The largest portion of the Catechism treats the content of the faith (Book One), but the second largest treats the moral life (Book Three). The relationship between what one believes and consequently how one behaves on account of that belief is very clear and forceful in the Catechism. This is especially evident in the section on the Church's social teachings. Faith, then, is presented as more than the systematic knowledge of doctrine. In this regard, it is important to remember that each section of the Catechism should be read in light of the whole. In mediating the Catechism within local churches, the relationship between faith and life needs continually to be demonstrated so that the transforming power of the Christian message might be evident.
The Catechism sets forth the content of the faith in a comprehensive yet summary fashion and in a positive and explanatory manner. In this sense, it answers many questions about doctrine in a clear and unambiguous way. On the other hand, however, the Catechism recognizes that faith is an ongoing journey on which questions and doubts come naturally and need to be addressed at the opportune moment. The Catechism - far from preempting discussion - provides accurate information with which to carry on informed discussion.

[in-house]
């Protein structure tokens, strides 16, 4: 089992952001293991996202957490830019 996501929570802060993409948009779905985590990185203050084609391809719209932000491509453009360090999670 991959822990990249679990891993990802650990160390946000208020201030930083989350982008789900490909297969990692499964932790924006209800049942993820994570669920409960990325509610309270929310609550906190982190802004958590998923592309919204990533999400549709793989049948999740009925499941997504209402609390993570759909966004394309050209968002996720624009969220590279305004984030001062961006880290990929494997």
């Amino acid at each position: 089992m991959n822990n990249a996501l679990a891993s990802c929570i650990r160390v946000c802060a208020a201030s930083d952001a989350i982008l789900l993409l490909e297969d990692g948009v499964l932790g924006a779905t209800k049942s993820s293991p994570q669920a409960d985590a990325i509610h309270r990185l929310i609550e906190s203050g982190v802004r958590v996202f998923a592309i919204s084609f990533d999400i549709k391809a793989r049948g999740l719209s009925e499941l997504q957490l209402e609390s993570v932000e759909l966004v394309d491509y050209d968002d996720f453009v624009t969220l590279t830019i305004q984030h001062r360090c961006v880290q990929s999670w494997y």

While the Catechism is organized around the four traditional pillars of catechesis, it can be used as a valuable resource for the formation of catechumens in a group or for an individual. Since the Catechism does not intend to offer a methodology for catechesis or impose a single learning pattern, its content can be used in a variety of catechetical methods and settings with equal value. The Catechism has an inherent flexibility that can correspond to the particular faith journeys of all believers.
The Catechism's spirituality rests on the foundation of Trinitarian life. The relationships among the persons of the Trinity provide the model for human relationships. Some have suggested reading Book Four (Prayer) first to put the rest of the Catechism in the context of prayer. But the frequent references to the saints and the spiritual doctors of the Church throughout the Catechism make this unnecessary. In fact, the Catechism can be read from the point of view of a spiritual journey in which what the Church believes, celebrates, lives and prays combine to yield information, formation and the hope of transformation by God's grace along the way. The centrality of the Trinity as the organizing principle of the Catechism assures its spiritual orientation.